Van Jaarsveld believes the partnership is a positive step following the transfer of the Estate Agency Affairs Board (EAAB) from the Department of Trade and Industry to the Department of Human Settlements under Minister Tokyo Sexwale. He says the EAAB is the government-appointed industry regulator so it’s critical that its governance is sound. "The transfer of the EAAB and the real estate industry to Minister Sexwale’s department was a strategic move by Government and one that has proved to be extremely successful.”

Using your home loan to manage debt
Home loans can be useful tools for managing debt and are generally priced more competitively than short-term debt options - but how many of us really know how to use this facility effectively? It is important for consumers to understand how to optimise their debt structures in order to create financial wellbeing, says Ewald Kellerman, head of sales at FNB Home Loans. Decisions on how a home loan is managed from the decision to move, upgrade or downgrade your home, to the structure of monthly repayments and deposits, could significantly affect the amount of interest charged and the overall benefit you will derive from this credit class, he explains.

Most of us probably know it's a 'good idea' to pay more into our home loans each month and by doing so we will save on interest. But how many really practice this? Let's face it, we live in a consumer driven world where we are constantly bombarded by images and messages of what we could or should have in our lives. It's easy to feel that you 'need' a new car or deserve an overseas trip because others around you seem to be indulging, and while you don't have the cash now, you believe you can 'cut back' later and 'so what' if you pay some extra interest. We're human after all, and at some stage most of us except those truly disciplined individuals, will spend on something that we know we shouldn't buy with money we don't have.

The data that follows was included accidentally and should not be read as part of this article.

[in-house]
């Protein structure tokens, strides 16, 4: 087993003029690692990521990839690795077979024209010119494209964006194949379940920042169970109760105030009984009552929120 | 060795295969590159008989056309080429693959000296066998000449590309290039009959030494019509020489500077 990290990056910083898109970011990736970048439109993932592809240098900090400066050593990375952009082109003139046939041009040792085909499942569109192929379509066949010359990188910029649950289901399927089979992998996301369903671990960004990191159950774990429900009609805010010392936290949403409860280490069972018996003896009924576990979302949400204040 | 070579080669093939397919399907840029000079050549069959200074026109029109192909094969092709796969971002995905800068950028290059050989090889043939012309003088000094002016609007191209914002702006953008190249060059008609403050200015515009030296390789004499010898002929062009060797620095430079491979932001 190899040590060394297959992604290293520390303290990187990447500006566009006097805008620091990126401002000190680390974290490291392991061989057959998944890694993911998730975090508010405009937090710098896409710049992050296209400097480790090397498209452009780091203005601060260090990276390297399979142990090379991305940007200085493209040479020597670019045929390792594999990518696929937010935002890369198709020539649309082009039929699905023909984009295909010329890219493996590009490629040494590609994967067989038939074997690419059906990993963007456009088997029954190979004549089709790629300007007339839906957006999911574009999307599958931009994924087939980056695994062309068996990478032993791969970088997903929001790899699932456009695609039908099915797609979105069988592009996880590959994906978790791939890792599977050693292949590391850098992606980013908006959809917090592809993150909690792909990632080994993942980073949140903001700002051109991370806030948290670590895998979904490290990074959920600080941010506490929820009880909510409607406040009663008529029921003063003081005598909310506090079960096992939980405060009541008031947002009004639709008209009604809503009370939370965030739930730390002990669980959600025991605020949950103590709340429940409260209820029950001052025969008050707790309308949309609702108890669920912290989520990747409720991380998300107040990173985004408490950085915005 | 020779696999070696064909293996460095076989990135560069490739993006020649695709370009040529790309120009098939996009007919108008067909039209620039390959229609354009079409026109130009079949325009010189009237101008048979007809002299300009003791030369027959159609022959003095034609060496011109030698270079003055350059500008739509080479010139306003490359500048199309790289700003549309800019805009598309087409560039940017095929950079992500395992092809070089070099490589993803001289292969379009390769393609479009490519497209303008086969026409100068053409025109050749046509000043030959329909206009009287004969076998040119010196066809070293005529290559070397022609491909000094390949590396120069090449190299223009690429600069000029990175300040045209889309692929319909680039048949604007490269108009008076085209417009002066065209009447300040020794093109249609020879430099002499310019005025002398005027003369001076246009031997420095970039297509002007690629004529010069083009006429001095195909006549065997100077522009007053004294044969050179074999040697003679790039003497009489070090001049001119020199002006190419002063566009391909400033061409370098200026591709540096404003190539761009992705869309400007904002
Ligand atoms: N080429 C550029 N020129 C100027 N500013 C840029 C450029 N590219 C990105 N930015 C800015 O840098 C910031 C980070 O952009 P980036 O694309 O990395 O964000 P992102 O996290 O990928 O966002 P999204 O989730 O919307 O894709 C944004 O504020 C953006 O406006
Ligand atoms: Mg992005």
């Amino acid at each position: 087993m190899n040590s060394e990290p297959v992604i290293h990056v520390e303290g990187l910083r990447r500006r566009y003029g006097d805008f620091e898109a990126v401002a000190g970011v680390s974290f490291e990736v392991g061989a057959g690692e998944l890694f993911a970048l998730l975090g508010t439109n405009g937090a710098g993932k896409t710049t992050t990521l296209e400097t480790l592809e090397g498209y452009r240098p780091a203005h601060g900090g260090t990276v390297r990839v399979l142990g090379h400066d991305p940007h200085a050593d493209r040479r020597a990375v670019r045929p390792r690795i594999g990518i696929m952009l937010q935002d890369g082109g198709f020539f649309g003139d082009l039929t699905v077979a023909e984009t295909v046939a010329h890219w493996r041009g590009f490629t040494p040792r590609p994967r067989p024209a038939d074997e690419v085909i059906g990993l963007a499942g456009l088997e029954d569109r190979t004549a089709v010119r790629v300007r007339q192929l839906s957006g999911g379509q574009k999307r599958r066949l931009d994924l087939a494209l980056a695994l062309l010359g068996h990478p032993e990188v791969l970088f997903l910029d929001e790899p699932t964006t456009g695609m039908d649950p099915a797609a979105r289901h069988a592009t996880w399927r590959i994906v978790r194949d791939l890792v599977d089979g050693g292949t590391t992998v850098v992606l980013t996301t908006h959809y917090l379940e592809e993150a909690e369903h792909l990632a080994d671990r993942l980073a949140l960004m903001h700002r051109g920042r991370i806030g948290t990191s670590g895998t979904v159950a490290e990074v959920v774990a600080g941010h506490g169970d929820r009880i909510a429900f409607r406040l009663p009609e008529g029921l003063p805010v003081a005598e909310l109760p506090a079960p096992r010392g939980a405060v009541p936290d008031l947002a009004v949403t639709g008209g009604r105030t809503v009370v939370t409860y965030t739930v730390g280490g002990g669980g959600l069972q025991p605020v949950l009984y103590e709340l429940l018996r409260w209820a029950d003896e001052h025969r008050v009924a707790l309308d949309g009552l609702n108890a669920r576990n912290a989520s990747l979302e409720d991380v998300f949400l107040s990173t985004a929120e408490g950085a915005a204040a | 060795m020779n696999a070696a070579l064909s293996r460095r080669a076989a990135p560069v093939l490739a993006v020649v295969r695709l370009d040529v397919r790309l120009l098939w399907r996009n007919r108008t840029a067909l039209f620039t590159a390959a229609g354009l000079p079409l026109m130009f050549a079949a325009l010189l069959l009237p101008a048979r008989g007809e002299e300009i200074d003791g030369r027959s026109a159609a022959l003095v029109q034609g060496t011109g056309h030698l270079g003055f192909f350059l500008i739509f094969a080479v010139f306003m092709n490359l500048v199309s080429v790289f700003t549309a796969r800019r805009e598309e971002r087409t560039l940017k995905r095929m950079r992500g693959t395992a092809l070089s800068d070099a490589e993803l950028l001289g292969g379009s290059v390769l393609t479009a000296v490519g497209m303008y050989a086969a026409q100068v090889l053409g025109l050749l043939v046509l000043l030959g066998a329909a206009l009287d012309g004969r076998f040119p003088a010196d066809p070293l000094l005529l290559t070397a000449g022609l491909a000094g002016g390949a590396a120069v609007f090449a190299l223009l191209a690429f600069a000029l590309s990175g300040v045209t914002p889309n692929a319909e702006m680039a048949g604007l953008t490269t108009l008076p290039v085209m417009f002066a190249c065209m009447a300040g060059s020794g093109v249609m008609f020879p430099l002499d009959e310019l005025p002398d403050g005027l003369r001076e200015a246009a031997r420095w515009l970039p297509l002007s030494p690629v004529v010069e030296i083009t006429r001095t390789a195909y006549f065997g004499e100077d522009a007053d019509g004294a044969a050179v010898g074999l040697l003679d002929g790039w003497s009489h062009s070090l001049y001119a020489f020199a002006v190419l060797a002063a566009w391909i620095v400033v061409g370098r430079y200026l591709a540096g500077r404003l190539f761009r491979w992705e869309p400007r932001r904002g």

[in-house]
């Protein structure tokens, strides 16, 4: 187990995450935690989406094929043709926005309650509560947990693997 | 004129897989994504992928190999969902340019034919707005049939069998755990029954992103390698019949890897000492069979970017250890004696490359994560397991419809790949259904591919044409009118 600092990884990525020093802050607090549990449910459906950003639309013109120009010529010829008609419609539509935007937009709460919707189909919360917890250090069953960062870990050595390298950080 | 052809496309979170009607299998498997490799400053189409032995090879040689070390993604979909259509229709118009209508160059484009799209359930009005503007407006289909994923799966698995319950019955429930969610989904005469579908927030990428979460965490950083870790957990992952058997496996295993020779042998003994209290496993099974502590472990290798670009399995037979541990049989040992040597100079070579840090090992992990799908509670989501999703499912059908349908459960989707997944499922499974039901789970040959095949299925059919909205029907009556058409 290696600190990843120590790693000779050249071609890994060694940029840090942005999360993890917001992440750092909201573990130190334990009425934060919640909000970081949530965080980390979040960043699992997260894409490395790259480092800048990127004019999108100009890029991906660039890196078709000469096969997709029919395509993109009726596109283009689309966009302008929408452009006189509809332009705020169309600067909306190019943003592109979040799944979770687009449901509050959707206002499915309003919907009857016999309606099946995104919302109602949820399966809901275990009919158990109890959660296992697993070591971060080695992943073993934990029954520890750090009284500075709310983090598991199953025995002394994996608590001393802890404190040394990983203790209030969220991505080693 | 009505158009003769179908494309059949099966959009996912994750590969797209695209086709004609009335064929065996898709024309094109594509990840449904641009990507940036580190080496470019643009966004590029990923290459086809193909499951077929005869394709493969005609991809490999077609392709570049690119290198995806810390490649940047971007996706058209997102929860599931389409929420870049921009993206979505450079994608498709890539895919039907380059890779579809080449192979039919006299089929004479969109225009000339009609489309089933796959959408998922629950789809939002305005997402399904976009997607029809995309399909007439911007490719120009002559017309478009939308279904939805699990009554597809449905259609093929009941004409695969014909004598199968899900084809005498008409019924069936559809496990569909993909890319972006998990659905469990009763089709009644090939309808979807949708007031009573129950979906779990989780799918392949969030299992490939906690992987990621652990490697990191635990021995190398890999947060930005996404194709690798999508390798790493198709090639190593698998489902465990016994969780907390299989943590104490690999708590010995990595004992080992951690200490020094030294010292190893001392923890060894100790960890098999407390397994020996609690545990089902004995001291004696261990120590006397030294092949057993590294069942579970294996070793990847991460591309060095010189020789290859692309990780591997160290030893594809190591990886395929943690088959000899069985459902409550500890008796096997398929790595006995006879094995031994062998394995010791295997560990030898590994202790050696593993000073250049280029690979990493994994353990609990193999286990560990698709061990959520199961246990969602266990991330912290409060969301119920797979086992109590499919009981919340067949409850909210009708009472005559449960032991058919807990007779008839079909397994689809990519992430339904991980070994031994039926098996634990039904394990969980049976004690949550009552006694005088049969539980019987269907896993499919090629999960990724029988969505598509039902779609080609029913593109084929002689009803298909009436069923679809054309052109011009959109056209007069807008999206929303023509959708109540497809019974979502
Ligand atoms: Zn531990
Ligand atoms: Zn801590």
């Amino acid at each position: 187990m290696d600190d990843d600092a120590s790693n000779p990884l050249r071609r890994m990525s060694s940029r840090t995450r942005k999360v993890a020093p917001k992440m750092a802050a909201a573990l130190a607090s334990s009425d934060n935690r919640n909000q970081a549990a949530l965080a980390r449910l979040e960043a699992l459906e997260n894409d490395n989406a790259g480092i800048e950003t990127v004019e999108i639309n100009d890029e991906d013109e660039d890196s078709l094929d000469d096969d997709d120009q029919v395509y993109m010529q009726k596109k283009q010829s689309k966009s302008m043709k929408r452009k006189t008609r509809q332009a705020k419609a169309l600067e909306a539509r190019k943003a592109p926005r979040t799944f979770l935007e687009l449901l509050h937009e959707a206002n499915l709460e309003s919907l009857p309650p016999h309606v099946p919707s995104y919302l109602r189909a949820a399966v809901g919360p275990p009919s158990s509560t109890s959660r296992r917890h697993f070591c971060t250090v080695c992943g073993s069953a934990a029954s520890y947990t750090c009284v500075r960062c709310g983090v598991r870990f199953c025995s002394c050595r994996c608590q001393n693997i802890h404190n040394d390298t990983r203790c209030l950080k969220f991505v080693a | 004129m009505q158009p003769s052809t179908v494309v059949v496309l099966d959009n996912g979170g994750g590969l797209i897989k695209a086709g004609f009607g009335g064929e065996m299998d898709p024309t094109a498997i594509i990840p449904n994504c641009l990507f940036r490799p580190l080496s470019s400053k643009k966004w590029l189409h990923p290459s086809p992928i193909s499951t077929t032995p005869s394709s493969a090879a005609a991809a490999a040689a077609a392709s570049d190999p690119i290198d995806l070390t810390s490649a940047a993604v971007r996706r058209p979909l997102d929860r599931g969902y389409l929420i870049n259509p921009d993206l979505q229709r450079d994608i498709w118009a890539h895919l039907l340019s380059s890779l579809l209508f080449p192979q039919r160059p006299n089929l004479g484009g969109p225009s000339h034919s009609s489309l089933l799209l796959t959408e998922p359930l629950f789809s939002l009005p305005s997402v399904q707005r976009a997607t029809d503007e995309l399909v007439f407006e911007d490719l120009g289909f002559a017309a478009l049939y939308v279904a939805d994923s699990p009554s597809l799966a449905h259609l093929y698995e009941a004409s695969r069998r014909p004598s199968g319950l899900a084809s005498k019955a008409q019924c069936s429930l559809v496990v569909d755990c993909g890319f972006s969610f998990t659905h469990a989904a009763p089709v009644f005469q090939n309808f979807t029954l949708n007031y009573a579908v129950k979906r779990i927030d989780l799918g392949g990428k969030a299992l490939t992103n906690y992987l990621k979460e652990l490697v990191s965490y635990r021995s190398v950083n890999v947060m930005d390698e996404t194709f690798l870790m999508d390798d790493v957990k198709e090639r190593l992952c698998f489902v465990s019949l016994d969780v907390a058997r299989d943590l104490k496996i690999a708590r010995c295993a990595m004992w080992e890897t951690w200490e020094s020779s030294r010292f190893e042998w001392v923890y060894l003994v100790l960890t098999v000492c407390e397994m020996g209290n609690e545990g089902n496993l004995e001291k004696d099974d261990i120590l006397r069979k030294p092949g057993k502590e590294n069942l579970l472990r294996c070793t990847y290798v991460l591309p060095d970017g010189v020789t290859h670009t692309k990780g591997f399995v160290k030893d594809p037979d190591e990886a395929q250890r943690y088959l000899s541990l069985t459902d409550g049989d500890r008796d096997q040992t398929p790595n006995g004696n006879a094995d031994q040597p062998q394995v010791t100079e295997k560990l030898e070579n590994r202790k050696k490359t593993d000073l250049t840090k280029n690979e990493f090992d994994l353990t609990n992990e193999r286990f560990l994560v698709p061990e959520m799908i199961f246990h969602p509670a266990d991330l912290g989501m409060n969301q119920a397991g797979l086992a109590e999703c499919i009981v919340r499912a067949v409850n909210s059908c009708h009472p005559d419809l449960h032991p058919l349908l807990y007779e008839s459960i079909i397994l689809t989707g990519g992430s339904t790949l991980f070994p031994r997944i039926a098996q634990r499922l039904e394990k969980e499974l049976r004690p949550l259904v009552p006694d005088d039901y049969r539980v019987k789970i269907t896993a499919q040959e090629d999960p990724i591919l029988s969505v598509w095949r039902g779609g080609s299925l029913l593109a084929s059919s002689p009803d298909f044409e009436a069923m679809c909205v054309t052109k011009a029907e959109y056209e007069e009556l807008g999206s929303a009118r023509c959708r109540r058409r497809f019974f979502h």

3 listed property stocks to buy
With distribution growth expected to accelerate towards 8 percent in 2013 and 2014, South Africa’s listed property sector looks poised for another year of inflation-beating returns, although not the 36 percent plus return investors enjoyed last year, explains Ian Anderson, chief investment officer at Grindrod Asset Management.  Anderson says the  introduction of REIT legislation in April will lead to increased interest from foreign investors, while the Reserve Bank is likely to keep official interest rates at historically low levels while economic growth is sluggish.

“This should lend support to current valuations, and the combination of a 6.5 percent initial yield and 8 percent distribution growth should translate into total returns in excess of 10 percent this year,” he says.

Anderson points out that listed property’s high initial yield and inflation-beating income growth prospects make it an ideal long-term investment.

Positive house price growth continues
Bond originator ooba recorded a 4.6% growth in the average house price from R868 174 in February 2012 to R908 658 in February 2013.  Ooba continues to report record results building on the highs set in the last quarter of 2012. The value of home loans approved through ooba in February 2013 was up 23% on February 2012. The value of home loans approved recorded in the first seven months of ooba’s current financial year beginning 1 August, was 37% up on the same period last year. 

First-time home buyer activity continues to drive the market, with nearly 52% of ooba’s applicants in February being first-time home buyers. The average house price for first-time buyers was up 5.4% year on year to R698 721 and up 1.8% month on month from R686 452 in January.